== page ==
window.dataLayer = window.dataLayer || []; function gtag(){dataLayer.push(arguments);} gtag('js', new Date()); gtag('config', 'UA-20840989-1');


We've detected that you're using Internet Explorer which is an old, insecure browser and incompatible with many modern features.
Our Customer Portal is not available for Internet Explorer users and we recommend using Chrome, Firefox or other modern browsers for best user experience and full functionality.

UK firms not ready for IT failures

Many UK businesses just aren’t prepared for IT outages reveals recent research.

Research from Veritas Technologies showed that three quarters of 1,200 firms surveyed had not fully evaluated the cost of disruption to cloud services.

In addition, 412 organisations questioned by IRN Research admitted that a power failure would quickly cause problems for their IT. Seventy per cent of metals and machinery companies would face an IT shutdown within one hour of a power failure whilst around 50 per cent in the utilities, public, construction and food sectors said the same.

Visa’s recent catastrophe affected millions of retail transactions and serves as another reminder that even big companies aren’t always prepared for disaster recovery.

Visa blamed it on hardware – an explanation which was taken with a pinch of salt by many observers. A robust business continuity plan should ensure full redundancy for Visa’s infrastructure so that identical systems and data storage take over when there’s a major failure.

Cloud outages

However, the problem Visa faced could lie with the relatively new phenomenon of cloud outages.

Veritas’ research also suggests that two-thirds of UK businesses think a service interruption in the cloud is the responsibility of the cloud provider. And yet, service level agreements (SLAs) with cloud providers typically only guarantee to restore the infrastructure within a certain timeframe. The SLAs don’t cover restoration of applications different clients use.

Gary Jowett, from Computer & Network Consultants in Brighton, says: “Organisations that use cloud services need to be aware that bringing their applications back online is usually their responsibility – and disaster recovery planning needs to reflect that.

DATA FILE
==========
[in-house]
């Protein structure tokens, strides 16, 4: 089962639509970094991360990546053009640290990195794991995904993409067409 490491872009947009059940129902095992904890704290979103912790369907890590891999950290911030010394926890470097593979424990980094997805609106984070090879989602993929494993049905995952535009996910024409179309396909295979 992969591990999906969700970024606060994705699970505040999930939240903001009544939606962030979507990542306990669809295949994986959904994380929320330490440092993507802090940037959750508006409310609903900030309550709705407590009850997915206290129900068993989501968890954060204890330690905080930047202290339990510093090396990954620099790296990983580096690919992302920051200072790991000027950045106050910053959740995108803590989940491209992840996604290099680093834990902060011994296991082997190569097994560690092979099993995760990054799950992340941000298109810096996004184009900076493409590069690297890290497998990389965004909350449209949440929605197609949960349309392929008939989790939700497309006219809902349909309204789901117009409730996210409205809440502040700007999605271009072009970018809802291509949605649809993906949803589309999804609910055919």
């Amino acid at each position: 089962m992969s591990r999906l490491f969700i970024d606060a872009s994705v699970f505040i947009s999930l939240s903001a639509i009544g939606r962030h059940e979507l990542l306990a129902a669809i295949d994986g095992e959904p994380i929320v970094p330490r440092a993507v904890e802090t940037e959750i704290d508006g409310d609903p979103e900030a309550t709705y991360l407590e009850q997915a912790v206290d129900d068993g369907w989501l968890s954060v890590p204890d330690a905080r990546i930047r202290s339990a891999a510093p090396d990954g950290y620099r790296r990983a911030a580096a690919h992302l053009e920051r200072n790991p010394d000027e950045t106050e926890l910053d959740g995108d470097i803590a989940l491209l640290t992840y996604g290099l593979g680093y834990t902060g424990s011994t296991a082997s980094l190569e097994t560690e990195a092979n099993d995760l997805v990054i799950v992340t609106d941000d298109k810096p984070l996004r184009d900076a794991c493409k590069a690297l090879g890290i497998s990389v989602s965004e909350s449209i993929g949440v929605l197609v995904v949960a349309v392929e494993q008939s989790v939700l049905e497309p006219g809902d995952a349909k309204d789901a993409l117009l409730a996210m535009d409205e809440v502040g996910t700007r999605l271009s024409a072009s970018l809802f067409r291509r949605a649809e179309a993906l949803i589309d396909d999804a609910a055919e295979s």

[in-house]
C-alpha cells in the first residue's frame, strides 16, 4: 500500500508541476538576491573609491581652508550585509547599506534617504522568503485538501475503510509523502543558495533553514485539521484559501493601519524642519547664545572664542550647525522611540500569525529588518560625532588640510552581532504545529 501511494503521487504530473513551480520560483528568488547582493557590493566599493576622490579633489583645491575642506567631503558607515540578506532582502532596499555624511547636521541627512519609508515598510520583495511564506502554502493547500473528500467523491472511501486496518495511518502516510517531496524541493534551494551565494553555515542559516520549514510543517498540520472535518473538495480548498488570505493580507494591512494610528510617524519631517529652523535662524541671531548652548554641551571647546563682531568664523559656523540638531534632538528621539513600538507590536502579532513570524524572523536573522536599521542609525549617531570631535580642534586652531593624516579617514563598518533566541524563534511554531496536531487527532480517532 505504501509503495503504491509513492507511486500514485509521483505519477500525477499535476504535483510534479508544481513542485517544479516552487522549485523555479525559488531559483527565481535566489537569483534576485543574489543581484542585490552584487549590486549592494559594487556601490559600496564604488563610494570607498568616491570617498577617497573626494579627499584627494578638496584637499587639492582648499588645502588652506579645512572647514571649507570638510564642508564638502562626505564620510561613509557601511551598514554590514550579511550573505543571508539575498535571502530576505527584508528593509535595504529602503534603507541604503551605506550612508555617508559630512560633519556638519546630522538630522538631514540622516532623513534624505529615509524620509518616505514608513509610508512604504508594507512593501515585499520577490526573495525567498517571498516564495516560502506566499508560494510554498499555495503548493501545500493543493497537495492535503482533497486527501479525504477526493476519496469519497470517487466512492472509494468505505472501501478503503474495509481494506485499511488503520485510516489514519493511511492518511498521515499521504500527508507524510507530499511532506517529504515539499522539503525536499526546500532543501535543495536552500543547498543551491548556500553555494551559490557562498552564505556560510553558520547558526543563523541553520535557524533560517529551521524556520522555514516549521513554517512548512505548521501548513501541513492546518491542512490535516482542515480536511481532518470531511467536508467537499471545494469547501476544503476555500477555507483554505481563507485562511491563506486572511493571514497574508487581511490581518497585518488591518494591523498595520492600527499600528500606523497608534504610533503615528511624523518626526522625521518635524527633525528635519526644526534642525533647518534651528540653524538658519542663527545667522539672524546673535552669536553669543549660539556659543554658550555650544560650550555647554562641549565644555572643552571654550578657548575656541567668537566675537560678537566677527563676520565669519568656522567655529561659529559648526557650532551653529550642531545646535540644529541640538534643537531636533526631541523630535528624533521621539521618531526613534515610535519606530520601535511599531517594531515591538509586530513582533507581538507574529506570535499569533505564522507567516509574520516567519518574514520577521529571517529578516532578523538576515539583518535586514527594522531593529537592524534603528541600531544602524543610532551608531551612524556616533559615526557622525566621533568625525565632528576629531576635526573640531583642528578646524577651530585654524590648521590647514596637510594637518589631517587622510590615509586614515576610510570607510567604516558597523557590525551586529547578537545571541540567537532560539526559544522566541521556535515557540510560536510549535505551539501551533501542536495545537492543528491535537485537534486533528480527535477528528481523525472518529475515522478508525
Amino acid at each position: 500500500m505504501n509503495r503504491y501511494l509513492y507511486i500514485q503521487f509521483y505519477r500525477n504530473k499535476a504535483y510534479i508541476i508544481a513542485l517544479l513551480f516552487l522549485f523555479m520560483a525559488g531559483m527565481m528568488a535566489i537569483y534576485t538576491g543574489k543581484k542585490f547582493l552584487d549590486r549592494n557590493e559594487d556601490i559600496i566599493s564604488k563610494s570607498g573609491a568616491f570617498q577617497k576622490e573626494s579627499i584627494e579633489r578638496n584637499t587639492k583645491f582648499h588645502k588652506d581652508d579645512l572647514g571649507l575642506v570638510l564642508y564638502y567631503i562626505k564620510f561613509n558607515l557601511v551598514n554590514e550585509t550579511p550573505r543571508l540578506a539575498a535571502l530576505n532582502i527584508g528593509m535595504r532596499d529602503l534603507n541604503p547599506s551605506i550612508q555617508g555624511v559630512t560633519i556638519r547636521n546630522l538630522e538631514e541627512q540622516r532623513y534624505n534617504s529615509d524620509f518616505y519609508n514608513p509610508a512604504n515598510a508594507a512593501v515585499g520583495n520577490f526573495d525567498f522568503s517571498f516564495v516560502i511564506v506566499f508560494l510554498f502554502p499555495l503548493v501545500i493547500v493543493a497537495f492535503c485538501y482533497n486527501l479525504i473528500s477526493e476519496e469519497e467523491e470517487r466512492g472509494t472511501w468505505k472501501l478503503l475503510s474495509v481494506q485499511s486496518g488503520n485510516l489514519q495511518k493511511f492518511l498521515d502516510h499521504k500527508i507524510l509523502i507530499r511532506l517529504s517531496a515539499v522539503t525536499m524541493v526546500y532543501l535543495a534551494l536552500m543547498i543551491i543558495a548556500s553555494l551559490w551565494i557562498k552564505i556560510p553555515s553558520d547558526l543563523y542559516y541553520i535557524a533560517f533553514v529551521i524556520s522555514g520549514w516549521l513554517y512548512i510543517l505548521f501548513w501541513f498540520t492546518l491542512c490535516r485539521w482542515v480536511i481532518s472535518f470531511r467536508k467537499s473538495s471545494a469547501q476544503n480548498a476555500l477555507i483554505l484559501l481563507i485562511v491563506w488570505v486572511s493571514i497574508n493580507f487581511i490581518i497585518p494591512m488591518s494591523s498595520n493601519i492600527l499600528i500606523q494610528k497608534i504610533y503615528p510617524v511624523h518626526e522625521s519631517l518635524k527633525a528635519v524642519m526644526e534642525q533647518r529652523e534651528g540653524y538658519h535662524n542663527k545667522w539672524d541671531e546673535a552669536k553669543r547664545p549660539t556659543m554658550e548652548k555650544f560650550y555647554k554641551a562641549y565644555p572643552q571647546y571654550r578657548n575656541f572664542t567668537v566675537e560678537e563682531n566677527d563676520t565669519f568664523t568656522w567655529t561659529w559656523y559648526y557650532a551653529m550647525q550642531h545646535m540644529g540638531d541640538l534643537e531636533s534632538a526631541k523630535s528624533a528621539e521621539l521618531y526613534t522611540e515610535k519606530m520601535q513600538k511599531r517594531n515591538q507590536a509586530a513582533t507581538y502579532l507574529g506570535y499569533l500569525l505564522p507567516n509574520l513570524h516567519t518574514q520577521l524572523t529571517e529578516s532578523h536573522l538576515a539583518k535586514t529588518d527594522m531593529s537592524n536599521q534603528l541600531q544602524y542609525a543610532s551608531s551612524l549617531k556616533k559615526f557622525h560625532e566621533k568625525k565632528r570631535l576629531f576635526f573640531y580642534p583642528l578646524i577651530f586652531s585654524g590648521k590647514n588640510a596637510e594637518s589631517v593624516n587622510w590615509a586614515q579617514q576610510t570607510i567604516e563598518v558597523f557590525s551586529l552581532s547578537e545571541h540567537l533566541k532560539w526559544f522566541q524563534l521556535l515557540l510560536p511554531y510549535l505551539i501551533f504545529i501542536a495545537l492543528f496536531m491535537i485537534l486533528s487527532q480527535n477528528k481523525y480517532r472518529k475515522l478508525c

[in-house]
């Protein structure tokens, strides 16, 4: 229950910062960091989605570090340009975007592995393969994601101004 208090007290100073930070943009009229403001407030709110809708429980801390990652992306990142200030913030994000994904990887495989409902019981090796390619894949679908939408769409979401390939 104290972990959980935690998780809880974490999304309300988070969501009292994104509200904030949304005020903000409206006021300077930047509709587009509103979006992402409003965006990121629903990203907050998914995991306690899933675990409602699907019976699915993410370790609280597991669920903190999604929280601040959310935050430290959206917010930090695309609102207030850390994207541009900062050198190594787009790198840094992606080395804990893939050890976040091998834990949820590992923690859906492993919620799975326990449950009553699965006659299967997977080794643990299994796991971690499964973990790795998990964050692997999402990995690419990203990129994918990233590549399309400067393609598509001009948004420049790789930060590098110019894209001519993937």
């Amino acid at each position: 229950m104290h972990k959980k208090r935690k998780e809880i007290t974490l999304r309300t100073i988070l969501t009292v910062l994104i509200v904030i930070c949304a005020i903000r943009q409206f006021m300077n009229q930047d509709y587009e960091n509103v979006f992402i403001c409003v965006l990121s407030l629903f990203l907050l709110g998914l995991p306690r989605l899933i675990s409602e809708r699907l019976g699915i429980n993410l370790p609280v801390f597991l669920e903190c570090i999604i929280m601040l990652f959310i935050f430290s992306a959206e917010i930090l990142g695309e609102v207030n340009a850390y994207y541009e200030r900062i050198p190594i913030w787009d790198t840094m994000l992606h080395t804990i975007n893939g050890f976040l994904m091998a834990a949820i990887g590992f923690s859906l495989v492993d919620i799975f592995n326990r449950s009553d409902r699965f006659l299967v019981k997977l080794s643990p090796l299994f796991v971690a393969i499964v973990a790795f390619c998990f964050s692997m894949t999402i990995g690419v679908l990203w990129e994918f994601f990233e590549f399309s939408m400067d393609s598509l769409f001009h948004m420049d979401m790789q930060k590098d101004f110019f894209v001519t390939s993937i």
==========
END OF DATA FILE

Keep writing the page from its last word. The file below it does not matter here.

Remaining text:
“How quickly services are restored depends on the complexity of each application and inter-dependencies with other applications during the restart. The actual time it takes to get back to business as usual may be a lot longer than it takes for the cloud infrastructure to recover.”

Back-up power

Being fully prepared for the loss of IT services goes hand-in-glove with having proper back-up power supplies. All businesses need to buy and test back-up generators. Or they need to check that their landlord has a back-up power supply in place.

Gary says: “It’s very concerning that so many companies don’t fully understand the cost of disruption to their cloud services and aren’t ready for a power failure. Sparing some time to review business continuity each month can pay dividends in the future and avoid a catastrophe that could threaten the future of your business.”

Newsletter Archives

By |2018-06-27T15:14:14+01:0027th June 2018|Tech News|Comments Off on UK firms not ready for IT failures

About the Author:

We use cookies to ensure that we give you the best experience on our website. We also use cookies to ensure we show you advertising that is relevant to you. If you continue without changing your settings, we'll assume that you are happy to receive all cookies on the CNC website. However, if you'd like to find out more please visit our Legal and Privacy policy page. Accept